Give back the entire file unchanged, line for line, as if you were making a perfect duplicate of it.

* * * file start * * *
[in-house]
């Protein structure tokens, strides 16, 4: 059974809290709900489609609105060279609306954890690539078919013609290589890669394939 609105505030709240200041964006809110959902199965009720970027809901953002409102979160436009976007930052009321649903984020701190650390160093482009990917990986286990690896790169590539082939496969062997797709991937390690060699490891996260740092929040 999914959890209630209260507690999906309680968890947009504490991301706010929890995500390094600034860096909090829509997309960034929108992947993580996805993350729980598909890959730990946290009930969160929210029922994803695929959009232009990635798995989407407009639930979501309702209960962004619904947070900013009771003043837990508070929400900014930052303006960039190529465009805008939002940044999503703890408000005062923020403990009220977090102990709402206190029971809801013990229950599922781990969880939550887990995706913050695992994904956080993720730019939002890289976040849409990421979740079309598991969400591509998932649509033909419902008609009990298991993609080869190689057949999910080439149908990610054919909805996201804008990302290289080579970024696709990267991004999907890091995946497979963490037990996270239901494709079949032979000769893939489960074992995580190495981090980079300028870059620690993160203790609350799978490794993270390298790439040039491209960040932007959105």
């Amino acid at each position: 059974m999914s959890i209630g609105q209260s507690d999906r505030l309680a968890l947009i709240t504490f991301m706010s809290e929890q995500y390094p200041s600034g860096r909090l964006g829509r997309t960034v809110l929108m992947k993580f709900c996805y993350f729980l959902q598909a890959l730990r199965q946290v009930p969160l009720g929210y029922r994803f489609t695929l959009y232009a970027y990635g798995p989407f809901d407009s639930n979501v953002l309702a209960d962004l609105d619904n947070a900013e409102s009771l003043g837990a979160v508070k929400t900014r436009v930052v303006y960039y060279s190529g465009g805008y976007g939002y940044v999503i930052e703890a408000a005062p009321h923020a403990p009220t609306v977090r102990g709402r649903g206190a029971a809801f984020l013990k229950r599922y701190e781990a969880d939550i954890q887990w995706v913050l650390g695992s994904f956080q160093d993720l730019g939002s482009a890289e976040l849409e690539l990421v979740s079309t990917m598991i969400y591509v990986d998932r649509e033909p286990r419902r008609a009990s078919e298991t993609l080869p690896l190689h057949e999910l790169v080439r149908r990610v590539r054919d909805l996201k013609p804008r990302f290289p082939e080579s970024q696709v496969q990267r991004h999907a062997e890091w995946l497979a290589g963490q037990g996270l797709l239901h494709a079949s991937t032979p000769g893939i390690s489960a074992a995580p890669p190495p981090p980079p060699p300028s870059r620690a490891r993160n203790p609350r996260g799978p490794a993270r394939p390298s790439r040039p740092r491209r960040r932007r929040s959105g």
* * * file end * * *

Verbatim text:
[in-house]
């Protein structure tokens, strides 16, 4: 059974809290709900489609609105060279609306954890690539078919013609290589890669394939 609105505030709240200041964006809110959902199965009720970027809901953002409102979160436009976007930052009321649903984020701190650390160093482009990917990986286990690896790169590539082939496969062997797709991937390690060699490891996260740092929040 999914959890209630209260507690999906309680968890947009504490991301706010929890995500390094600034860096909090829509997309960034929108992947993580996805993350729980598909890959730990946290009930969160929210029922994803695929959009232009990635798995989407407009639930979501309702209960962004619904947070900013009771003043837990508070929400900014930052303006960039190529465009805008939002940044999503703890408000005062923020403990009220977090102990709402206190029971809801013990229950599922781990969880939550887990995706913050695992994904956080993720730019939002890289976040849409990421979740079309598991969400591509998932649509033909419902008609009990298991993609080869190689057949999910080439149908990610054919909805996201804008990302290289080579970024696709990267991004999907890091995946497979963490037990996270239901494709079949032979000769893939489960074992995580190495981090980079300028870059620690993160203790609350799978490794993270390298790439040039491209960040932007959105």
């Amino acid at each position: 059974m999914s959890i209630g609105q209260s507690d999906r505030l309680a968890l947009i709240t504490f991301m706010s809290e929890q995500y390094p200041s600034g860096r909090l964006g829509r997309t960034v809110l929108m992947k993580f709900c996805y993350f729980l959902q598909a890959l730990r199965q946290v009930p969160l009720g929210y029922r994803f489609t695929l959009y232009a970027y990635g798995p989407f809901d407009s639930n979501v953002l309702a209960d962004l609105d619904n947070a900013e409102s009771l003043g837990a979160v508070k929400t900014r436009v930052v303006y960039y060279s190529g465009g805008y976007g939002y940044v999503i930052e703890a408000a005062p009321h923020a403990p009220t609306v977090r102990g709402r649903g206190a029971a809801f984020l013990k229950r599922y701190e781990a969880d939550i954890q887990w995706v913050l650390g695992s994904f956080q160093d993720l730019g939002s482009a890289e976040l849409e690539l990421v979740s079309t990917m598991i969400y591509v990986d998932r649509e033909p286990r419902r008609a009990s078919e298991t993609l080869p690896l190689h057949e999910l790169v080439r149908r990610v590539r054919d909805l996201k013609p804008r990302f290289p082939e080579s970024q696709v496969q990267r991004h999907a062997e890091w995946l497979a290589g963490q037990g996270l797709l239901h494709a079949s991937t032979p000769g893939i390690s489960a074992a995580p890669p190495p981090p980079p060699p300028s870059r620690a490891r993160n203790p609350r996260g799978p490794a993270r394939p390298s790439r040039p740092r491209r960040r932007r929040s959105g």